After Apple decided to purchase over half a billion dollars’ worth of sapphire ($578 million to be exact), it was expected that the Cupertino tech company was going to incorporate synthetically manufactured sapphire glass to its screens, home buttons and camera lenses to the iPhone 6 and the iPhone 6 Plus. This was not to be, as Apple’s current flagship offerings still sports the traditional shatter proof glass that is present on the company’s previous generation products too.

There are several reasons why GT Advanced Technologies, the company that was responsible for mass producing and supplying Apple with the necessary sapphire paraphernalia, failed to keep its end of the promise. Starting off, the company had never produced sapphire glass on such a monumental scale, and thanks to a number of events,resulted in the inexperienced company filing for bankruptcy under Chapter 11. Having only $85 million in cash left, the clause protected the company’s assets and allowed it to perform its day to day operations without the fear of shutting down.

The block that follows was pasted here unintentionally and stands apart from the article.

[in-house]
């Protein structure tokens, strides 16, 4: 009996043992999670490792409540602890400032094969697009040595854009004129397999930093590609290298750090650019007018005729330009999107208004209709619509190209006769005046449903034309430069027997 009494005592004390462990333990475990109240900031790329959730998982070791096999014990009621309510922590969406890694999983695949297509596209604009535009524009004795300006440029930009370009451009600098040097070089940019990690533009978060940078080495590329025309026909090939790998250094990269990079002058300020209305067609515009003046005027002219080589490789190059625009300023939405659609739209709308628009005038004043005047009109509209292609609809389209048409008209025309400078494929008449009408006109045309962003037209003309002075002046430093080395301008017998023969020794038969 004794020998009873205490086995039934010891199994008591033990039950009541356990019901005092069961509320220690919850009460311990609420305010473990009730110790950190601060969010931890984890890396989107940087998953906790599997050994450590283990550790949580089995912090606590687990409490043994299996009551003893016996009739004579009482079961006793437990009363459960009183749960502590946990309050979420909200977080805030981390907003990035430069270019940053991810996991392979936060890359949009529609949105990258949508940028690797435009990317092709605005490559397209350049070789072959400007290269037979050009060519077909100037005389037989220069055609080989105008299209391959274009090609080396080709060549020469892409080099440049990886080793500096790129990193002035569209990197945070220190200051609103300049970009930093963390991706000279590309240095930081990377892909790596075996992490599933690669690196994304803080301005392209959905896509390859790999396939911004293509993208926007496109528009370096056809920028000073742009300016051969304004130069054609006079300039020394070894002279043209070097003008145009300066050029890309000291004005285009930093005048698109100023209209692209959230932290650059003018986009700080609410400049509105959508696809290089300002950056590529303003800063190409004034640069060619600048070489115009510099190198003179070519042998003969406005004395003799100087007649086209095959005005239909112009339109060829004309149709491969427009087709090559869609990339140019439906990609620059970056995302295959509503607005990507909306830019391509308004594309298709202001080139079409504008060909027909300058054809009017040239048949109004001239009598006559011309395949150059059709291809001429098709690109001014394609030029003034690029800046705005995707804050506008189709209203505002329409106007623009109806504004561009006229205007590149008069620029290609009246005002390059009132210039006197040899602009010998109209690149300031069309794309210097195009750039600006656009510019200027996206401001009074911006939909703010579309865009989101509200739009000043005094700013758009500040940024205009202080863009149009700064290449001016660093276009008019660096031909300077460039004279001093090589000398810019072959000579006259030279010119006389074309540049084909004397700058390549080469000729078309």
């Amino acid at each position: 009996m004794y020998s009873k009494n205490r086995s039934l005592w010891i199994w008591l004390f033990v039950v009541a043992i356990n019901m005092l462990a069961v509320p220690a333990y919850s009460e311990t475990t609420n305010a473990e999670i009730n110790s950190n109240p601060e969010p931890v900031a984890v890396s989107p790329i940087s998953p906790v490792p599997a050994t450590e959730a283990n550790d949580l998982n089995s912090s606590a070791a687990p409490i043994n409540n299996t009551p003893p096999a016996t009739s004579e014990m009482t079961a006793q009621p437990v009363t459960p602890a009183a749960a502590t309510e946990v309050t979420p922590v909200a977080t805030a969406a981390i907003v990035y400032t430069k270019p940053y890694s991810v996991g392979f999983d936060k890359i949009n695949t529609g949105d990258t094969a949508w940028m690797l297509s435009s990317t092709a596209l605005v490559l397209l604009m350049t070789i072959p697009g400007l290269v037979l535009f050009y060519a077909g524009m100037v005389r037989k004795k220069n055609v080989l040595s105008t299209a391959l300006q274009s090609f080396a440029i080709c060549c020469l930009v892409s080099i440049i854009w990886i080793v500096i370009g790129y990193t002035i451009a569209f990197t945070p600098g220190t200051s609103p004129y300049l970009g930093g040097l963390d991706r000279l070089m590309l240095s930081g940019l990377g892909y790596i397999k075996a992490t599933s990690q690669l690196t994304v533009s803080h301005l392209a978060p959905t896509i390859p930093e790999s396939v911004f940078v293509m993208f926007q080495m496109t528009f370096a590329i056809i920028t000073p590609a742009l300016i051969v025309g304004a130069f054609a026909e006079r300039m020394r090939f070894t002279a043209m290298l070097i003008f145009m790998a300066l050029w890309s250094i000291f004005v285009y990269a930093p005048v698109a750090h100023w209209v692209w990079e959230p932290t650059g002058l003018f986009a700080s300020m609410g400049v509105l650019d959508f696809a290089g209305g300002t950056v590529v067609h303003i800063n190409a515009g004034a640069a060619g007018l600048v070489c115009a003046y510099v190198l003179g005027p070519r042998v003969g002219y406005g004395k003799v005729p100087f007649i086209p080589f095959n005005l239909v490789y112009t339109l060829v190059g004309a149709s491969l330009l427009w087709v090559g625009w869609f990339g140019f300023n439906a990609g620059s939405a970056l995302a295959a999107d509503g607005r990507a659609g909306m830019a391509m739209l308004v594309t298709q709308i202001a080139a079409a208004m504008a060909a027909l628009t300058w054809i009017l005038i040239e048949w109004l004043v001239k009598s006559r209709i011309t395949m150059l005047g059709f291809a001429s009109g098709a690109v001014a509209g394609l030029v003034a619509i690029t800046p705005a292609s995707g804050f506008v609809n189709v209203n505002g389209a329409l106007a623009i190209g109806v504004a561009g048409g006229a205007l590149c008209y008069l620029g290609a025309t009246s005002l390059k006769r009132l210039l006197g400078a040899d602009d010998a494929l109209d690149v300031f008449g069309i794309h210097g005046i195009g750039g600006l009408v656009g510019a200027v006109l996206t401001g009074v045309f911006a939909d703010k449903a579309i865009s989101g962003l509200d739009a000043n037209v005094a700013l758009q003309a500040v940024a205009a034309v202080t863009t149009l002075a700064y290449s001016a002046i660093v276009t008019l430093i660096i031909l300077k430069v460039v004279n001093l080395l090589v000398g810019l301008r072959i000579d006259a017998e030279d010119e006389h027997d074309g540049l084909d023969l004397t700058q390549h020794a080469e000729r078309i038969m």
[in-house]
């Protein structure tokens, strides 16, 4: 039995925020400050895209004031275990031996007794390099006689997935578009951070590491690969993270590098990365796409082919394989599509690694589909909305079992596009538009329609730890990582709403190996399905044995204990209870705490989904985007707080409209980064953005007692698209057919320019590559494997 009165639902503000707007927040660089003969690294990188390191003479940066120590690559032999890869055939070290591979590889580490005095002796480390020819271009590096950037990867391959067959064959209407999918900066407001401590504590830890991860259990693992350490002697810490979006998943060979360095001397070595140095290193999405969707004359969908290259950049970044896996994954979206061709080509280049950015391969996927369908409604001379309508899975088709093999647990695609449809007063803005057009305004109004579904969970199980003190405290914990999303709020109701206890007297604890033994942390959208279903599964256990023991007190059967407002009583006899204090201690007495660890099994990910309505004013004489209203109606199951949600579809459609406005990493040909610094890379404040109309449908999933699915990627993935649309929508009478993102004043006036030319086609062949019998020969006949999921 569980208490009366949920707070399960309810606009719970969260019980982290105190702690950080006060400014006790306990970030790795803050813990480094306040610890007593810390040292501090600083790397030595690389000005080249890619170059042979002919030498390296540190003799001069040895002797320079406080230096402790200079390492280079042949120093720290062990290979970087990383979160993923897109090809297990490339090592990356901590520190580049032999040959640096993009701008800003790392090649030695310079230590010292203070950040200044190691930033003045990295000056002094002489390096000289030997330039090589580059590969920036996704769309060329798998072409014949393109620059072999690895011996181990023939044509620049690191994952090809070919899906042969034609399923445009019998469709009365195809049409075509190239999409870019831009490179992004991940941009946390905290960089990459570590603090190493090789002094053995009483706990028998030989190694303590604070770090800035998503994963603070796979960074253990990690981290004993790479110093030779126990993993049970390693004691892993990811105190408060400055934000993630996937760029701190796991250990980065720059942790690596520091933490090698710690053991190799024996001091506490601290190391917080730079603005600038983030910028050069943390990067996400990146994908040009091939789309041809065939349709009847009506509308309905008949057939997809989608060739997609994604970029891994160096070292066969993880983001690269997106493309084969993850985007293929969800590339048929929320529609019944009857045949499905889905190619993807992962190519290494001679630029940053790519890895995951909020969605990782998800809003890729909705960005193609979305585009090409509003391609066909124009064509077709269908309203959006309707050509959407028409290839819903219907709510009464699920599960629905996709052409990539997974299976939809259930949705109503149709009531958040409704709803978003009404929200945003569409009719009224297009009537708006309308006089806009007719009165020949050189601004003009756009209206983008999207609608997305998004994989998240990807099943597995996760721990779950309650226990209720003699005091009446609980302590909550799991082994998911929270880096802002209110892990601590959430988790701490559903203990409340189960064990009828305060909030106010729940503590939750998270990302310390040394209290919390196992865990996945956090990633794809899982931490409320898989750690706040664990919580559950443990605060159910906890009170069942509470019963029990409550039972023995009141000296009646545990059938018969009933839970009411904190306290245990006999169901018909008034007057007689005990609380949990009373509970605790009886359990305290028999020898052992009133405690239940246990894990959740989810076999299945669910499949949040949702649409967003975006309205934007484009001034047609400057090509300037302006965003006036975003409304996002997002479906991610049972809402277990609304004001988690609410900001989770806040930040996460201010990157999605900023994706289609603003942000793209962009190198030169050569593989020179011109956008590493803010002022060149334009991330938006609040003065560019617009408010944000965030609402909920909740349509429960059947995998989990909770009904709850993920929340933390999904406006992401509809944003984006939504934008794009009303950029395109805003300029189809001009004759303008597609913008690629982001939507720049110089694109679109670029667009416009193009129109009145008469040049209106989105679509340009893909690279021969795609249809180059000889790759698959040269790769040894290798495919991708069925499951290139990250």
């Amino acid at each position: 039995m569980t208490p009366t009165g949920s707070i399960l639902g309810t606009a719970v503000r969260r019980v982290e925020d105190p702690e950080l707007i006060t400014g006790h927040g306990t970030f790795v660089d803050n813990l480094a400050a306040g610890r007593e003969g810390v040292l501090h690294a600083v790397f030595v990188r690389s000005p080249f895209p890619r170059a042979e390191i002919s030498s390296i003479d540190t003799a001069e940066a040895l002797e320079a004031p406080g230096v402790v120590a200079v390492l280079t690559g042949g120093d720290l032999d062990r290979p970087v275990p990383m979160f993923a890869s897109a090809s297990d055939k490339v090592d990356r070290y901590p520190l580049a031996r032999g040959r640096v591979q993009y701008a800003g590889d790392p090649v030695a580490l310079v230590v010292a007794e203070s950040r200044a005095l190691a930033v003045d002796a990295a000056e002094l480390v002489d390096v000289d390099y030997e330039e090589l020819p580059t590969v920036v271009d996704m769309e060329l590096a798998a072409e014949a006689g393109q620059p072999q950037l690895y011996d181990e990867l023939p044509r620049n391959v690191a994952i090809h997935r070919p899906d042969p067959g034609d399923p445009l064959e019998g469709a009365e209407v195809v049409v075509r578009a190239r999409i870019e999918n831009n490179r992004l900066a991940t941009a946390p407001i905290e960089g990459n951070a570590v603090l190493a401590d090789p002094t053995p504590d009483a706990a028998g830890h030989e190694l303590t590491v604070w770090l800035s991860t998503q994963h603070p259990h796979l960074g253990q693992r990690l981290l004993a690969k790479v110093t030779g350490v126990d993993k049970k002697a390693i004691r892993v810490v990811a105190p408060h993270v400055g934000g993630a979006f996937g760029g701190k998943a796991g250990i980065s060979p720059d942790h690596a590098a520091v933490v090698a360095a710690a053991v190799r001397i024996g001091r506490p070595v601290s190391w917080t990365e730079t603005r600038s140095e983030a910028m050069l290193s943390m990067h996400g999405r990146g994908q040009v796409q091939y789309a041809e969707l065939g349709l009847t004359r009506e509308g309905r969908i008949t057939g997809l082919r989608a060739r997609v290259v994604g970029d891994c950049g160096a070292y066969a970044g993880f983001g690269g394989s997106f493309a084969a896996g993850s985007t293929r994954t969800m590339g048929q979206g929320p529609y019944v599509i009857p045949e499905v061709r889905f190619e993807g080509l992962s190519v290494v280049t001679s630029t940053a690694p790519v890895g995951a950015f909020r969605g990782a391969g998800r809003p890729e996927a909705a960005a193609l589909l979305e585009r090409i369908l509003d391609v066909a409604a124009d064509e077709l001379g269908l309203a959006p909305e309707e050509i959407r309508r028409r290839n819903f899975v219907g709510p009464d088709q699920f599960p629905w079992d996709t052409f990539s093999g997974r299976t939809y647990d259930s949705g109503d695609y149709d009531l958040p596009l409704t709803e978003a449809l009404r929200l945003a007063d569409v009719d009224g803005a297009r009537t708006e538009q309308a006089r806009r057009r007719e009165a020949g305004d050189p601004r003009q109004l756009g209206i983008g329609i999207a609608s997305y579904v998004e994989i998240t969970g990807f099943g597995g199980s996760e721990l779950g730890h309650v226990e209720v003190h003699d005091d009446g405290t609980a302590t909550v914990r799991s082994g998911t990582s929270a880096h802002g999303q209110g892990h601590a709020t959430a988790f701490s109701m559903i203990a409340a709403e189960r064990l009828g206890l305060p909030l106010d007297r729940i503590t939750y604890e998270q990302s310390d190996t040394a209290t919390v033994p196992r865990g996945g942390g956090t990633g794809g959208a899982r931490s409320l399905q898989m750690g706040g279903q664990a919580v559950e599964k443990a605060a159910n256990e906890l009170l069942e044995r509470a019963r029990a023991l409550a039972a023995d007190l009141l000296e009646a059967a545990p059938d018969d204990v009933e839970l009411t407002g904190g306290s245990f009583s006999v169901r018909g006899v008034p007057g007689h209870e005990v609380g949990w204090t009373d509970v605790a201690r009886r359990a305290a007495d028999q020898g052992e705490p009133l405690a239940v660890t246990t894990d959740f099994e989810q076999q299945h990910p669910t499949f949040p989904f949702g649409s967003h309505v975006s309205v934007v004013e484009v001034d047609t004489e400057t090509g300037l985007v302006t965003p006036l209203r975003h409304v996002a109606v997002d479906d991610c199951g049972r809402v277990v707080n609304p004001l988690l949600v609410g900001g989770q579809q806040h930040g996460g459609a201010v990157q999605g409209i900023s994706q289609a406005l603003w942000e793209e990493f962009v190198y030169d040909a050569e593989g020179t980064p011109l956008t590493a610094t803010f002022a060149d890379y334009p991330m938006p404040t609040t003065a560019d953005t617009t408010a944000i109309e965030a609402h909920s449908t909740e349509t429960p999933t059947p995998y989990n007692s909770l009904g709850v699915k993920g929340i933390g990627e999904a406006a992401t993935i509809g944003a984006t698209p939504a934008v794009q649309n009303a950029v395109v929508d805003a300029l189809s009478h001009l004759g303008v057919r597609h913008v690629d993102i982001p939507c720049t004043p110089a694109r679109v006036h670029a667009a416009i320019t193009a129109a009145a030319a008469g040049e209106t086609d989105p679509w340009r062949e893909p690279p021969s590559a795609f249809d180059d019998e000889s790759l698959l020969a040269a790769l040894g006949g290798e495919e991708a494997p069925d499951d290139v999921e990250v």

Furthermore, the company’s very first sapphire block weighed in at 262kg. While this was not the core problem that prevented the company from using a cutting process to create synthetic sheets of sapphire, the sapphire block turned out to be extremely unstable, which ultimately meant discarding the heavy block.Having an unstable sapphire block was the least of the company’s problems. Hiring an abundant number of employees who were not well versed with the industry ended up costing the company a lot more.

In addition, the hired employees displayed improper work behavior as majority of them turned to slacking off during work hours, not to mention being completely incompetent by recycling sapphire bricks worth millions instead of shipping them. Perhaps this is not the year where iPhone fans will gaze their eyes to an iPhone or an iPad sporting a sapphire glass, but there is always next year to look forward too.